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Originally published on YogaDigest.com As a mother, I have come to know very well the fine line between feeling like everything is smooth sailing and everything is falling apart. Some days I’ve got my feet firmly planted in the “I’ve got this” camp, and other days I’m just tip-toeing the line, teetering on the edge of a breakdown. With a mile long to do list, a never ending pile of laundry, a toddler that still wakes up 1 or more times at night, four mouths to feed, and two businesses to run, it can often seem impossible to find the time for self-care. Giving myself permission to do less on my mat is key to squeezing in a much needed practice. A short and simple daily practice can still provide immense mental health benefits. Because time is precious, I pick 5 poses and get straight to the point. This new way of practicing in motherhood has given me the courage to face my challenges with a touch more grace and a lot more laughter. The yoga practice below is designed to cultivate qualities that exist inside all mothers but sometimes feel out of reach. You’ll need a bolster and a mat, or a

originally published on Healthline.com Get your yoga start with Tiffany Cruikshank, founder of Yoga Medicine Known as a teacher’s teacher, international yogi, author, and health and wellness expert Tiffany Cruikshank founded Yoga Medicine as a platform to connect people and doctors with experienced yoga teachers. Yoga Medicine’s ever-expanding community of teachers are trained to understand body anatomy, biomechanics, physiology, and the traditional practice of yoga. And with this fortitude of knowledge, they’re able to create individualized, effective yoga programs for each student. Ready to channel your inner yogi? Get your start with this comprehensive guide, crafted by Tiffany and her team of accomplished Yoga Medicine teachers, trainers, and contributors. The history of yoga and how it developed into the practice you know today By Dana Diament, a Yoga Medicine instructor based in Byron Bay, Australia. You can follow her journey at danadiament.com. Ask any yoga practitioner to define yoga, and you’re likely to get a myriad of answers. For some, it’s a way to feel good in their bodies. For others, it’s a spiritual practice, and for many, a way of life. But regardless of your approach, yoga can help reshape and unravel your habitual or unconscious patterns. Practicing yoga helps provide a foundation and tools to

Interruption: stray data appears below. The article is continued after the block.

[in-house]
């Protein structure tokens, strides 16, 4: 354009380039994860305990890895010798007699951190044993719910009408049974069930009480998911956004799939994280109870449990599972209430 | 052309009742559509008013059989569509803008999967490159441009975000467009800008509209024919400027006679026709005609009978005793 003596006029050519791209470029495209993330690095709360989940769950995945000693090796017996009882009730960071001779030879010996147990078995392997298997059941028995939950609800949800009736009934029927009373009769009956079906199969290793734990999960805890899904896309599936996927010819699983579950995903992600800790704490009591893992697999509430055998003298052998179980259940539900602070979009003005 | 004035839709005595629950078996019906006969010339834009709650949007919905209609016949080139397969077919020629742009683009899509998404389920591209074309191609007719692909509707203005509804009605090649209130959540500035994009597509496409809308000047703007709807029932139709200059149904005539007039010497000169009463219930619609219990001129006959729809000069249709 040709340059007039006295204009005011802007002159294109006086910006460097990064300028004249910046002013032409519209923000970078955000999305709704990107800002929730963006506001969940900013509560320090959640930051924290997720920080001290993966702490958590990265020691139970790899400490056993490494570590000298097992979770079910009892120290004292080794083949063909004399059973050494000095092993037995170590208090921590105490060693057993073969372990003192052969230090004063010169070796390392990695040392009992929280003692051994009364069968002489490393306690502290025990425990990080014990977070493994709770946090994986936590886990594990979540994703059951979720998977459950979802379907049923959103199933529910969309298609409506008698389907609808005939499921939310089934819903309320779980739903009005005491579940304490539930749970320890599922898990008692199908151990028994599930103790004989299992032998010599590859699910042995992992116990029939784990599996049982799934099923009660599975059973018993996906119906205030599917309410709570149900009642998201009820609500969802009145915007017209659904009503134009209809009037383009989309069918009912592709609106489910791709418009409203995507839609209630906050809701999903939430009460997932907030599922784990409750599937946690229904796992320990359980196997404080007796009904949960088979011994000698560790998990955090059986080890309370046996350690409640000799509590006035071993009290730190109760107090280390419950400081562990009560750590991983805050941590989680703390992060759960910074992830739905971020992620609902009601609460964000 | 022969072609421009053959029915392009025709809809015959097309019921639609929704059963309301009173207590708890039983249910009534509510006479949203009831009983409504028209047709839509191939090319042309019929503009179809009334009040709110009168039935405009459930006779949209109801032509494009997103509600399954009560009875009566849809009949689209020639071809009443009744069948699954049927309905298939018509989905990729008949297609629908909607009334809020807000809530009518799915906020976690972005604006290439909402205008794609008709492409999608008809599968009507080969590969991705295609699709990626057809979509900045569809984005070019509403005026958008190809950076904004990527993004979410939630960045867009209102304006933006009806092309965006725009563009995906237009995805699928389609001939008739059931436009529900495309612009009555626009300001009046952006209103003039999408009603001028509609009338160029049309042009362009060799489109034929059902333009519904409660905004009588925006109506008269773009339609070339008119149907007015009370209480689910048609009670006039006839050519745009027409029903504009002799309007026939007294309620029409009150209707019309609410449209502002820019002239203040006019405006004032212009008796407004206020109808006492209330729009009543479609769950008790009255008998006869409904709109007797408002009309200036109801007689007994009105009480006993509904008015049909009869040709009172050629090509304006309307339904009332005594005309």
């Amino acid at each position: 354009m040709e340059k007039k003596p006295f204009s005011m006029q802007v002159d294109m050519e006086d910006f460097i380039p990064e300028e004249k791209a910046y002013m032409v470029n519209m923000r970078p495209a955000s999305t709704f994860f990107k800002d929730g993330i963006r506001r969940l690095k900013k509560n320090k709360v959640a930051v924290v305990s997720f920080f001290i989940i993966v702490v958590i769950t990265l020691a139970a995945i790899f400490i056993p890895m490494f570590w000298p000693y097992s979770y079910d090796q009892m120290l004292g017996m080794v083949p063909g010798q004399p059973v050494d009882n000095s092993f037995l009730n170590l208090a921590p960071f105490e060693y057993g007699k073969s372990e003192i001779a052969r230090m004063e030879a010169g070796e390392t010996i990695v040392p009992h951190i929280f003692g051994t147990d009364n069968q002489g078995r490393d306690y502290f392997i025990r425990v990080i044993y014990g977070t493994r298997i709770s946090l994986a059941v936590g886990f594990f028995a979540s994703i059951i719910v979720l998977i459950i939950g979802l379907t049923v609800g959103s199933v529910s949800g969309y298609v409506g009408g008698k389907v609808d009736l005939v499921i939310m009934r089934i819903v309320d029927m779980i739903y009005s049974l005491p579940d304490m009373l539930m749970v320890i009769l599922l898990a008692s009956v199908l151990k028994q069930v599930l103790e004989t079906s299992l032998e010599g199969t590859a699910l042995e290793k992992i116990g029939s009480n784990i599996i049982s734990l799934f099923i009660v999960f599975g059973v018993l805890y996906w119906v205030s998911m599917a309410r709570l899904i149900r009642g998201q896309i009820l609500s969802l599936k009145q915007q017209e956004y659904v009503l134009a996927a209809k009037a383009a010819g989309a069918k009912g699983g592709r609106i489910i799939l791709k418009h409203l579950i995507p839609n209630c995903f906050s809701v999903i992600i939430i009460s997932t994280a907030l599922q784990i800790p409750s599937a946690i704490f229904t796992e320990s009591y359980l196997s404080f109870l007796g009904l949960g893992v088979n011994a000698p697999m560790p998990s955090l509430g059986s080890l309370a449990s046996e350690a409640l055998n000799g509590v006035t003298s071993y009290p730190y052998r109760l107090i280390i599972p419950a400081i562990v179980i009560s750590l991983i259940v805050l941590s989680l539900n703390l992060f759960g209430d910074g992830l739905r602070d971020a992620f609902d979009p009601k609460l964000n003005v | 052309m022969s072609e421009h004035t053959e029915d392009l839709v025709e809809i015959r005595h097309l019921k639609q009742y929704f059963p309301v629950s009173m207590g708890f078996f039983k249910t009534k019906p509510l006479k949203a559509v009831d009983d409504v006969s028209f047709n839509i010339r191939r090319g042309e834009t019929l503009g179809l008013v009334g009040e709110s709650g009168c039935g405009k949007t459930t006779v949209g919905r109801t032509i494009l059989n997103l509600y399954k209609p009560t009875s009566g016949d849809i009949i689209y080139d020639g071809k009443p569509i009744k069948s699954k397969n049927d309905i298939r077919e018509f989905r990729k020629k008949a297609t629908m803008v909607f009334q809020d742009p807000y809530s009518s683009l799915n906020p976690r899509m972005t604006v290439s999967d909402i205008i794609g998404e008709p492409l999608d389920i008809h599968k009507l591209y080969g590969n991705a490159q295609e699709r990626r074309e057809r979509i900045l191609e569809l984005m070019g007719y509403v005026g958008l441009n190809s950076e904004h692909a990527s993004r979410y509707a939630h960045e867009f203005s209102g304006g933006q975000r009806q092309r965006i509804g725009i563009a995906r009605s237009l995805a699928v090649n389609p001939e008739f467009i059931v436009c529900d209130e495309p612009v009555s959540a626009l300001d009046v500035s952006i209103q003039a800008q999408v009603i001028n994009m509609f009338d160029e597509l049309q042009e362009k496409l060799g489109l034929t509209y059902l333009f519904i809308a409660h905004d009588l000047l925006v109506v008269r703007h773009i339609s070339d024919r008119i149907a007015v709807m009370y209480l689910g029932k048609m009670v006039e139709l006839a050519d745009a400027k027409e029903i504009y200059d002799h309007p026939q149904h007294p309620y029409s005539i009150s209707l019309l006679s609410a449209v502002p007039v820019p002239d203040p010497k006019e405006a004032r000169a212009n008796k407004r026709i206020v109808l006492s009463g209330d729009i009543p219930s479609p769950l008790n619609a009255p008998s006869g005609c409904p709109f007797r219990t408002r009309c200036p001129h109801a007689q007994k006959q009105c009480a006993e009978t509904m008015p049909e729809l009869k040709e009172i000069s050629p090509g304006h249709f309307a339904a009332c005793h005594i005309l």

Let’s face it – the holiday season is a time of year loved for its excitement but dreaded for its chaos. Despite how early we get started, the to-do list seems never ending. From the wild goose chase hunting down just the right presents, the late nights in the office meeting deadlines, to organizing the perfect holiday get-together for the extended family, we keep going and going, having convinced ourselves we are the energizer bunny or its close cousin. Caught up in the frenzy of getting it all done, it’s easy to forget about a small important detail – for best results our batteries do need to be recharged. A yoga practice that encourages stillness can be just the right tonic to leave you feeling invigorated and grounded, and ready for another round of merry making. 1.Chandra Bheda Pranayama How: Find a comfortable seat by sitting on the edge of a blanket or cushion so that your hips are higher than your knees. Rest your left hand on your lap. Use your right hand to create Vishnu Mudra – place your thumb on the right nostril, fold your 2nd & 3rd finger in towards your palm, and hover your 4th & pinky finger

With so many yoga methods and lineages to choose from, confusion about asana alignment is common. Here, Yoga Medicine teacher Dana Diament uses smart anatomy to debunk some common alignment myths. ORIGINAL:SEP 29, 2016 yogajournal.com If you jump around between yoga teachers or lineages, confusion about asana alignment is understandable. Here, Yoga Medicine teacher Dana Diament debunks some common myths with wise anatomy. One of my favorite things about yoga is the variety of yoga methods and lineages to choose from. But with all of those choices, you may be left feeling confused about alignment. The proliferation of yoga asana images in recent years only makes matters trickier as more and more students strive to recreate the poses exactly as they see them. Many teachers are also taught to instruct poses to textbook standards, which were not necessarily created for Western or female bodies. This dogmatic approach to alignment sets the scene for certain myths to take hold in our yoga communities about the “right” way to do a pose. To shed light on a few of these myths, let’s take a closer look at some of the key anatomical concepts behind some common yoga poses. Myth 1: In Chaturanga, the elbows should be